The Cambridge History of Twentieth-Century English Literatureby Laura Marcus, Peter Nicholls
Pub. Date: 12/15/2004
Publisher: Cambridge University Press
Covering the complete range of writing in England, Scotland, Wales and Ireland, this volume also explores the impact of writing from the former colonies on English literature of the period. It analyzes the ways in which conventional literary genres were influenced by the cultural technologies of radio, cinema and television. This work is of major importance to
Covering the complete range of writing in England, Scotland, Wales and Ireland, this volume also explores the impact of writing from the former colonies on English literature of the period. It analyzes the ways in which conventional literary genres were influenced by the cultural technologies of radio, cinema and television. This work is of major importance to anyone concerned with twentieth-century literature, its cultural context and its relation to the contemporary.
- Cambridge University Press
- Publication date:
- New Cambridge History of English Literature Series
- Product dimensions:
- 5.98(w) x 8.98(h) x 1.81(d)
Table of Contents
Introduction Laura Marcus and Peter Nicholls; Part I. Before Modernism: 1. Science and knowledge at the beginning of the twentieth century Patrick Parrinder; 2. The Victorian Fin de Siècle and the decadence century: versions of the modern Enlightenment Regenia Gagnier; 3. Empire and modern writing Elleke Boehmer; 4. The gender of modernity Ann Ardis; Part II. The Emerging Avant-Garde: 5. Edwardians to Georgians Robert Caserio; 6. The avant-garde, Bohemia, and mainstream culture Tyrus Miller; 7. 'Our London, my London, your London': the modernist moment in the metropolis Peter Brooker; 8. Futurism, literature and the market Paul Edwards; 9. Literature and the First World War Vincent Sherry; Part III. Modernism and its Aftermath, 1918–1945: 10. Trauma and war memory Deborah Parsons; 11. The time-mind of the nineteen-twenties Michael Levenson; 12. Modern life: fiction and satire David Bradshaw; 13. Modernist poetry and poetics Ronald Bush; 14. Modernity and myth Steven Connor; 15. Psychoanalysis and literature Lyndsey Stonebridge; 16. Biography and autobiography: 1918–45 Max Saunders; 17. 'Speed, violence, women, America': popular fictions, 1918–1945 David Glover; 18. Theatre and drama between the wars 1918–1939 Maggie Gale; 19. Literature and cinema Laura Marcus; 20. The 1930s Rod Mengham; 21. Literary criticism and cultural politics David Ayers; 22. Surrealism in England Peter Nicholls; 23. World War Two: Contested Europe Adam Piette; 24. World War Two: the city in ruins Michael North; Part IV. 1945–1970: Postwar Cultures: 25. Culture, class and education, 1945–70 Ken Hirschkop; 26. Post-War broadcast drama Keith Williams; 27. Drama and the new theatre companies Trevor Griffiths; 28. British poetry 1945–1970: Modernism and anti-modernism Keith Tuma and Nate Dorward; 29. Nation, region, place: devolving cultures Morag Shiach; 30. The nineteen-sixties: Realism and experiment John Lucas; 31.'Voyaging in': colonialism and migration 1945–70 Susheila Nasta; Part V. 1970–2000: 32. The seventies and the cult of culture Tim Armstrong; 33. Feminism and writing: the politics of culture Patricia Waugh; 34. The half-lives of literary fictions: genre fictions in the twentieth century Scott McCracken; 35. Theatre and politics 1970–2002 Simon Shepherd; 36. Tradition and modernity: Irish literature since 1970 Ronan McDonald; 37. Second Renaissance: Scottish literature since 1968 Gerry Carruthers; 38. Towards devolution: Welsh writing since 1970 Jane Aaron; 39. British-Jewish writing and the turn towards diaspora Bryan Cheyette; 40. Fiction and postmodernity Julian Murphet; 41. Postcolonial fictions Tim Woods; 42. Writing lives: biography and autobiography 1970–2000 Alison Light; 43. Poetry since 1970 Peter Middleton; 44. Ending the century: literature and digital technology Roger Luckhurst.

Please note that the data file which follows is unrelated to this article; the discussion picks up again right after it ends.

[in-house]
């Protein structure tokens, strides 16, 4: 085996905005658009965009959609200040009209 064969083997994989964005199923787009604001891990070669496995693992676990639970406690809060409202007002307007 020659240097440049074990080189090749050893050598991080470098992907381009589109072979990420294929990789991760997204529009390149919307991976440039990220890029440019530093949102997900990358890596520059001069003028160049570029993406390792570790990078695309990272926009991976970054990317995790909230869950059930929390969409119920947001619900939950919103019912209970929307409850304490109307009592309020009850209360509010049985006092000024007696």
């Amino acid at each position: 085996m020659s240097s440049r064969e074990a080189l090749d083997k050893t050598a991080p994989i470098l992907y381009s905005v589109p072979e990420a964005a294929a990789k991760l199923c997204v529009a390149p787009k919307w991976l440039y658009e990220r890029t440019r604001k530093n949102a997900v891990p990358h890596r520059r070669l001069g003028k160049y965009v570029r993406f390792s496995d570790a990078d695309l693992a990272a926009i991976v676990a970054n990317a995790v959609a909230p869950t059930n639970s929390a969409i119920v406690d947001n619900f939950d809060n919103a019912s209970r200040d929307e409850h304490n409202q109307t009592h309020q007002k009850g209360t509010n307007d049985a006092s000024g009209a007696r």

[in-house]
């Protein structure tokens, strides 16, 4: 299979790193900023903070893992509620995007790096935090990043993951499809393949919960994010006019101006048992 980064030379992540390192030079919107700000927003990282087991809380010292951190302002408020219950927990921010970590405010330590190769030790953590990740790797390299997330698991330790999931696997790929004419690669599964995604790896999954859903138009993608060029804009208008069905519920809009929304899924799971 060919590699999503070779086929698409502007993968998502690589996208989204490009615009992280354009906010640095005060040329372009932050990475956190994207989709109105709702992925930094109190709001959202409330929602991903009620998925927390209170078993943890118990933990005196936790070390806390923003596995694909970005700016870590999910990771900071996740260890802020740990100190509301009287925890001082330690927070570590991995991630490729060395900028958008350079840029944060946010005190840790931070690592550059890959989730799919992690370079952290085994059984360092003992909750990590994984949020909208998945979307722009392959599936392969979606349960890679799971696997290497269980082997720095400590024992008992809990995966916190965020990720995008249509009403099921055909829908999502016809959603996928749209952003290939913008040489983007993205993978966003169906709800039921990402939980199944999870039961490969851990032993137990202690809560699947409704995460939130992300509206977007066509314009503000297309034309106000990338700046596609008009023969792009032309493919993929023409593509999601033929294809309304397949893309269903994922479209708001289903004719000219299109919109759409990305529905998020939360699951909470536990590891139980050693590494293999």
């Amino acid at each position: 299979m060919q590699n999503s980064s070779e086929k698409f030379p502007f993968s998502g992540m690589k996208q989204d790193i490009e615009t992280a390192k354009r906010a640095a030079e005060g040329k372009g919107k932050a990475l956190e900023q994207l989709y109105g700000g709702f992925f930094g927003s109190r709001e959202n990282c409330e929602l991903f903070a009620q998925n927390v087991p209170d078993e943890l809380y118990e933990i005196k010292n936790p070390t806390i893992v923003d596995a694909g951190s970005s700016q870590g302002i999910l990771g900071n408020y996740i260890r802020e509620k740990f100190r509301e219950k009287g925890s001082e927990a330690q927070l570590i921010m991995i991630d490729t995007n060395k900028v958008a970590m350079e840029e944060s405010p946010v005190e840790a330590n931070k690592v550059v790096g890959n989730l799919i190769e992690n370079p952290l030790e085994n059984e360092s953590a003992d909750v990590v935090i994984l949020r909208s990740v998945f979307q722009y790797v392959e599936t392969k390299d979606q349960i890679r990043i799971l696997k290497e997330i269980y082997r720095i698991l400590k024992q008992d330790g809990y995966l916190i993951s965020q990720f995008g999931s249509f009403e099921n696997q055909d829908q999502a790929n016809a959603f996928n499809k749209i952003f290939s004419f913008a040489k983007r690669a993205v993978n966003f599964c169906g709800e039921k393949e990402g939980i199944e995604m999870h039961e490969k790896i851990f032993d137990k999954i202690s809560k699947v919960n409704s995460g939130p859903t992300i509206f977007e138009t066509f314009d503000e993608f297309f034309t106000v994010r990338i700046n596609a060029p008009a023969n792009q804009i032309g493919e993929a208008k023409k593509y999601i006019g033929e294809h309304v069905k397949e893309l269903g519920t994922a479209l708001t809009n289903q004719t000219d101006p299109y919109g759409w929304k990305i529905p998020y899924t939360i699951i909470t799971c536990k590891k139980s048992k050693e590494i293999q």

and post it to your social network
Most Helpful Customer Reviews
See all customer reviews >